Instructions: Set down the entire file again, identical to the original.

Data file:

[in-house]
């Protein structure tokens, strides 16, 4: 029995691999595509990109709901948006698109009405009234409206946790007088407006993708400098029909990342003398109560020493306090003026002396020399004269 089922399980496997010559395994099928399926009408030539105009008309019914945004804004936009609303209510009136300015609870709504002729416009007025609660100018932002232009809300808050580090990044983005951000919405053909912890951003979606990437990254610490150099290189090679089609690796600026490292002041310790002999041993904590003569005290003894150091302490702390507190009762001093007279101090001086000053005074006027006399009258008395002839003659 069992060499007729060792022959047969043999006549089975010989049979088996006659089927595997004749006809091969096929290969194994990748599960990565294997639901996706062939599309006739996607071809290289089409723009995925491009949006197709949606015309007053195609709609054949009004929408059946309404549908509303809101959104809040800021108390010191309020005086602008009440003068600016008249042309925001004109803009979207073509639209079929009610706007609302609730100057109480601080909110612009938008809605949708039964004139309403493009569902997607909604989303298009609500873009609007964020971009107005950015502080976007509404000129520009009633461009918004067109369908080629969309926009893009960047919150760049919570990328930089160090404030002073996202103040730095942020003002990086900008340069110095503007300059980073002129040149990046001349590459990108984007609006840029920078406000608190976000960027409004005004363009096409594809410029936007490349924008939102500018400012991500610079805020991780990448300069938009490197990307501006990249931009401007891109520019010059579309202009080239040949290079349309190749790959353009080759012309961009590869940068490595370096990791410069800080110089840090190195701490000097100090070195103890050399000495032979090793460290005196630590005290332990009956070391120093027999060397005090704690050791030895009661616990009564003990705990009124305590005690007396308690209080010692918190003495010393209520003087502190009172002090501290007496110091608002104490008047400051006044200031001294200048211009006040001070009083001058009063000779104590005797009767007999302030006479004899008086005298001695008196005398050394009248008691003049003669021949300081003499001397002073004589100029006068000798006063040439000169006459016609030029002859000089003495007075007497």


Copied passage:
[in-house]
């Protein structure tokens, strides 16, 4: 029995691999595509990109709901948006698109009405009234409206946790007088407006993708400098029909990342003398109560020493306090003026002396020399004269 089922399980496997010559395994099928399926009408030539105009008309019914945004804004936009609303209510009136300015609870709504002729416009007025609660100018932002232009809300808050580090990044983005951000919405053909912890951003979606990437990254610490150099290189090679089609690796600026490292002041310790002999041993904590003569005290003894150091302490702390507190009762001093007279101090001086000053005074006027006399009258008395002839003659 069992060499007729060792022959047969043999006549089975010989049979088996006659089927595997004749006809091969096929290969194994990748599960990565294997639901996706062939599309006739996607071809290289089409723009995925491009949006197709949606015309007053195609709609054949009004929408059946309404549908509303809101959104809040800021108390010191309020005086602008009440003068600016008249042309925001004109803009979207073509639209079929009610706007609302609730100057109480601080909110612009938008809605949708039964004139309403493009569902997607909604989303298009609500873009609007964020971009107005950015502080976007509404000129520009009633461009918004067109369908080629969309926009893009960047919150760049919570990328930089160090404030002073996202103040730095942020003002990086900008340069110095503007300059980073002129040149990046001349590459990108984007609006840029920078406000608190976000960027409004005004363009096409594809410029936007490349924008939102500018400012991500610079805020991780990448300069938009490197990307501006990249931009401007891109520019010059579309202009080239040949290079349309190749790959353009080759012309961009590869940068490595370096990791410069800080110089840090190195701490000097100090070195103890050399000495032979090793460290005196630590005290332990009956070391120093027999060397005090704690050791030895009661616990009564003990705990009124305590005690007396308690209080010692918190003495010393209520003087502190009172002090501290007496110091608002104490008047400051006044200031001294200048211009006040001070009083001058009063000779104590005797009767007999302030006479004899008086005298001695008196005398050394009248008691003049003669021949300081003499001397002073004589100029006068000798006063040439000169006459016609030029002859000089003495007075007497």